I should have gotten over it by now, but every time I see any food called “jerk” I laugh. Last year a good friend brought me to her Caribbean home and we ate out every night. I sat at the restaurant tables and tittered like a 6-year-old. My friend had the “get over it already” look I have come to expect.

Embarrassingly, I have not gotten over it, but I did put my game face on long enough to find an absolutely marvelous place in Norwalk called Jerk House, and managed to stay there awhile and not look like a giggling “jerk.” In truth, I have driven past Jerk House a few times this year, but was not sure if I should eat there. It is a rather ramshackle, urban storefront on a semi-deserted street with nothing decor-wise that calms us uppity suburban types. But I know enough about food to remember that any place that looks this “authentic” probably is, and so I ventured inside.


For those who do not know the culinary term “jerk,” it refers to a popular style of Jamaican cooking. It can be chicken, pork, oxtails or many other critters that are jerked, but the process is the same. You make a mixture of spices (this varies from chef to chef) that often includes cloves, Scotch bonnet peppers, fresh thyme, nutmeg, ginger, brown sugar, allspice berries, soy sauce, salt and water. Into this brined marinade, you let the meat soak overnight, then you carefully grill it. I have yet to taste a jerk dish that doesn’t taste singular. Because of the freewheeling assortment of spices used, the dish varies wildly. There seems to be no “correct” way to make jerk chicken.

My intrepid attitude paid off. The jerk pork and jerk chicken served at Jerk House was as good, if not better, than any I had on my island sojourns. Of course, I would never ask the chef what was in the jerk sauce (jerk sauces are often family secrets), so I can’t replicate it at home. But I am not sure I would have the patience to oversee the complicated process when I can drive 10 miles and eat it here.

If the jerk chicken was great, the jerk pork was spectacular. I know this sounds strange, but if the chef had accidentally left out the pulled pork, I would have still loved it. The sauce was that good. I wanted a bowl of it; you could put it on a paper napkin and it would be four stars.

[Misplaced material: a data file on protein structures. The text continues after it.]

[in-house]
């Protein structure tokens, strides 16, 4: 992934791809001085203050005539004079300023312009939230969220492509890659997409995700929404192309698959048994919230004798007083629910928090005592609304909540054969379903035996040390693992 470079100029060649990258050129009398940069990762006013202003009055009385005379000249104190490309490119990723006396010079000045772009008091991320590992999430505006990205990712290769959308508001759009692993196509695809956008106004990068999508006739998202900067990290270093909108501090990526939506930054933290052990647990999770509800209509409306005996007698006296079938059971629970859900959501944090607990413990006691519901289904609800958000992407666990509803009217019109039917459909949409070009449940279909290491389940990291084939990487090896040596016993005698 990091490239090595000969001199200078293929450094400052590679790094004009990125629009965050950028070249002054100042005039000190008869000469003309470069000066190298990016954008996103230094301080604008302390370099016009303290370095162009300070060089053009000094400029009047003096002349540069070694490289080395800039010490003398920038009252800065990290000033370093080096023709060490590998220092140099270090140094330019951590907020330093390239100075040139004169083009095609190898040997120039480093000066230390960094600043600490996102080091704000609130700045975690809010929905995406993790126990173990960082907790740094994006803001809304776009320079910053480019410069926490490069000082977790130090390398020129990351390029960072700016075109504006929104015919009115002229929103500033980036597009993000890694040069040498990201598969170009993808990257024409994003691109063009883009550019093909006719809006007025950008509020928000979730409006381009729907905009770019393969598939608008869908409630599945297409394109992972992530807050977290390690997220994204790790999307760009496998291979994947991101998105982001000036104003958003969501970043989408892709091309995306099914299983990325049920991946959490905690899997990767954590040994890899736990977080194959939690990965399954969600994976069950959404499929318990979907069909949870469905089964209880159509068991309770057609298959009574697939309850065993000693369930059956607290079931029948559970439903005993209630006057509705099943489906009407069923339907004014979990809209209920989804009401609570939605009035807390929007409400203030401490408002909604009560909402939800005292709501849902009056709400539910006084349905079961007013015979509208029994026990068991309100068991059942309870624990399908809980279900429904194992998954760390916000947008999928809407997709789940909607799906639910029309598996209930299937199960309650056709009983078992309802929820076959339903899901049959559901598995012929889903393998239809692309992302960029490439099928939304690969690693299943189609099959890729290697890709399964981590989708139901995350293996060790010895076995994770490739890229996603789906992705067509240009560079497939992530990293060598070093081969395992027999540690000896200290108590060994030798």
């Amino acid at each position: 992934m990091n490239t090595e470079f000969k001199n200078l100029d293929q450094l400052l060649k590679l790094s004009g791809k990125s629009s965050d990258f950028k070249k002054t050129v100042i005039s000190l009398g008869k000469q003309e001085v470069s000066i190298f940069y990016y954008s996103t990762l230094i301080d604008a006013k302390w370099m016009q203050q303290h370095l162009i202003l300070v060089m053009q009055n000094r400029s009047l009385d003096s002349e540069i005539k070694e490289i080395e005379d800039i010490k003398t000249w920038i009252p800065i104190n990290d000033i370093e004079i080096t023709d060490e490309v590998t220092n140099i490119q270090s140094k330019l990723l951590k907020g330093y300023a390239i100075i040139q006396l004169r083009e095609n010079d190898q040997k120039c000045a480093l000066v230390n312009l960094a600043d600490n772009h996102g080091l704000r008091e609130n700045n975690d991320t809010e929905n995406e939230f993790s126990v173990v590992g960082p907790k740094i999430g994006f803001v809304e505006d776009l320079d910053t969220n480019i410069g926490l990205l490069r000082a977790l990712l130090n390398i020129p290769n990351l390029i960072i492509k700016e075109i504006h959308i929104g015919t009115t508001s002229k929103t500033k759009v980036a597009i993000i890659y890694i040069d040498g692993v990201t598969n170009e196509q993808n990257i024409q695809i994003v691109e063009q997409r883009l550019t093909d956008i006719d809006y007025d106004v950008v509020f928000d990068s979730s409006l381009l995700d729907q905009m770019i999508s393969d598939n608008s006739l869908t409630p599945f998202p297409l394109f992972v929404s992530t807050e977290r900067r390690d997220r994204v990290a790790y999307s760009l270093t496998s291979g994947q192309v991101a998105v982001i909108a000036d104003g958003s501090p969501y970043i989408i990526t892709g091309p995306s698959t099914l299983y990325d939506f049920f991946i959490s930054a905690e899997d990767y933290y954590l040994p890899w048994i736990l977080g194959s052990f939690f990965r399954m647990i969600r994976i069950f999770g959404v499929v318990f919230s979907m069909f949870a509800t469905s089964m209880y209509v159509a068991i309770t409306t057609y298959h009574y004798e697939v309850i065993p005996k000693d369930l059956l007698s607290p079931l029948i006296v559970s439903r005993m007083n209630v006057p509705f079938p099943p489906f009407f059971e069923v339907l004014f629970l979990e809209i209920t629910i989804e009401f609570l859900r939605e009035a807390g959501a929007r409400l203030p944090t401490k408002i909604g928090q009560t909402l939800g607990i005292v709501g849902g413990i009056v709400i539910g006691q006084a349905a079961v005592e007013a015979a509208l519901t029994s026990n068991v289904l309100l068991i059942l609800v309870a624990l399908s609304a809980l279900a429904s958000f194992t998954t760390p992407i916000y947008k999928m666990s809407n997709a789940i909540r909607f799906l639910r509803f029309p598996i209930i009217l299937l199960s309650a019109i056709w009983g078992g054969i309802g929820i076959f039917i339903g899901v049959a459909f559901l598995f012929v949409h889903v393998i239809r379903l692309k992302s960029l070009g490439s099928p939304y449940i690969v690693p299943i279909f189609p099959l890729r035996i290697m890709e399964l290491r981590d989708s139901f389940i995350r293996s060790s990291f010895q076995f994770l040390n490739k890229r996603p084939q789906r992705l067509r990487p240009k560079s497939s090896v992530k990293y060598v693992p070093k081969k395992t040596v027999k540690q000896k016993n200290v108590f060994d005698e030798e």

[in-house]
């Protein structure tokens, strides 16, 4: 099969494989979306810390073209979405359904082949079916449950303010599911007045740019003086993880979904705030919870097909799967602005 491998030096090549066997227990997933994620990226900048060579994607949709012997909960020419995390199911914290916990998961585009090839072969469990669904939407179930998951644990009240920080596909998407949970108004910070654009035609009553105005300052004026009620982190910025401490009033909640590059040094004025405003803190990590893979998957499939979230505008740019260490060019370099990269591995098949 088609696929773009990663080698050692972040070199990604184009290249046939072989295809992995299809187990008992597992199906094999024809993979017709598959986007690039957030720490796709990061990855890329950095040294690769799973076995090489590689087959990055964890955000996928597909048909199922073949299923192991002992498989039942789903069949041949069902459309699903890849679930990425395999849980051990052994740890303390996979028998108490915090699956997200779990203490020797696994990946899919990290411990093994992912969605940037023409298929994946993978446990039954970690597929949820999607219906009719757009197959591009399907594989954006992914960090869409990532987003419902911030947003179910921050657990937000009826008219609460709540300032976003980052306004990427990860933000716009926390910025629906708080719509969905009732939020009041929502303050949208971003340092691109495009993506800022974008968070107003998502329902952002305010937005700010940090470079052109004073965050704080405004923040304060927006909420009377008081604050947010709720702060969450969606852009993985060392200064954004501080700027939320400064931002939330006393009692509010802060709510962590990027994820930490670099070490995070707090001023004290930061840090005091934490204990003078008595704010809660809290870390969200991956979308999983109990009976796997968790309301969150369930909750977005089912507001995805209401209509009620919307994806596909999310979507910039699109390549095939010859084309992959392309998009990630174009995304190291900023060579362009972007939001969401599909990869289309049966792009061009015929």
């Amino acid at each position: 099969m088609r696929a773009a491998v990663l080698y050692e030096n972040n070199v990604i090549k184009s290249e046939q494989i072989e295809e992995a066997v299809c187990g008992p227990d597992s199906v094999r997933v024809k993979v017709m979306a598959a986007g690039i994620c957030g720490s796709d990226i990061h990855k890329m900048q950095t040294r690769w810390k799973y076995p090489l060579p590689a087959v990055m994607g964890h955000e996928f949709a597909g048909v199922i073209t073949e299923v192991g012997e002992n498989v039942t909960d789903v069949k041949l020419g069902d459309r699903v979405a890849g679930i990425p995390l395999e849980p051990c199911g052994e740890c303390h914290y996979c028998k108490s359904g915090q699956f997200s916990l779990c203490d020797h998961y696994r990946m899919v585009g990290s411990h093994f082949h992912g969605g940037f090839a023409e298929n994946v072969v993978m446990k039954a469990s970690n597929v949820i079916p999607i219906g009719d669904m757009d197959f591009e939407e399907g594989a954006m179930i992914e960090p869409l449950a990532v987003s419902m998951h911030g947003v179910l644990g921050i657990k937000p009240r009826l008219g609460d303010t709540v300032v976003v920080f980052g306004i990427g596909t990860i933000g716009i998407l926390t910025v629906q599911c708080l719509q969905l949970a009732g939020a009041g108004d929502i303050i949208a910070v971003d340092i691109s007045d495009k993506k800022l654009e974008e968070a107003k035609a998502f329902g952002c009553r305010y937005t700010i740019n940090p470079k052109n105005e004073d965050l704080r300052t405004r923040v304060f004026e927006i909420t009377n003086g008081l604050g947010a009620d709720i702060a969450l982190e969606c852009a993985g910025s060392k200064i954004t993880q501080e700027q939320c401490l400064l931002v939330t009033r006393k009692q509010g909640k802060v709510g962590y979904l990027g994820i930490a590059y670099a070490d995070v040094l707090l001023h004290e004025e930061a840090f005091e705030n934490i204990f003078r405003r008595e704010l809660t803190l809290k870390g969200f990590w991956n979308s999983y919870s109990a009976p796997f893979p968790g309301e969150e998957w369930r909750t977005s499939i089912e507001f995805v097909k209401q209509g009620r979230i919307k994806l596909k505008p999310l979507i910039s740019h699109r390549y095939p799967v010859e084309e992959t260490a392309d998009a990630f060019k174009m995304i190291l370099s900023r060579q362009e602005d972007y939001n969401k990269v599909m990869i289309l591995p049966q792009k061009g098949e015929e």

There is a small selection of other dishes. I had the curried chicken, which was fine, but did not knock my socks off the way the jerk did. I had a Jamaican meat pie, which was flaky and nicely spiced, but I just wanted more jerk sauce. There are some goofy labeled cans of soda in the cooler, not the usual American Coke and Pepsi. I especially liked the can of “Ting,” a super-sweet pineapple brew.

The prices at jerk house are very reasonable. You get a ton of bang for the buck. My jerked entrees came in a plastic clamshell (yes, it is takeout only) loaded with my choice of meat, fried plantains, cooked cabbage, rice and beans. You can also get curry goat, but I live next door to a very sweet pet goat and didn’t want to make the leap to eating his kinfolk.

The restaurant also sells soul food from Miss Barbara Jean’s Soul Food restaurant in Norwalk, which I reviewed recently. The amazing collard greens, candied yams, sweet potato pie and other specialties are on an adjunct chalkboard on the wall. In a surprisingly modern fashion, this funky little place has arranged for Uber to deliver your food quickly.

More Information

Jerk House

1 Mulvoy, Norwalk; 203-957-3017

Would I hesitate again to visit this “hole in the wall?” This funky little place situated on a side street and painted (roughly) the colors of the Jamaican flag: yellow, green and black? No, there is no way I can stay away and I suggest you follow my lead. The cook and servers are very friendly and want to please. They take tremendous pride in making the legendary island cuisine authentic. It is so hard for a tiny place like Jerk House to survive in the high-profile, cutthroat restaurant business. I applaud them for giving it a go and making it a destination stop.

Jane Stern, a Ridgefield resident, coauthored the popular “Roadfood” guidebook series with Michael Stern. Join her each week as she travels Fairfield County finding a great meal in unexpected places for $20 or less.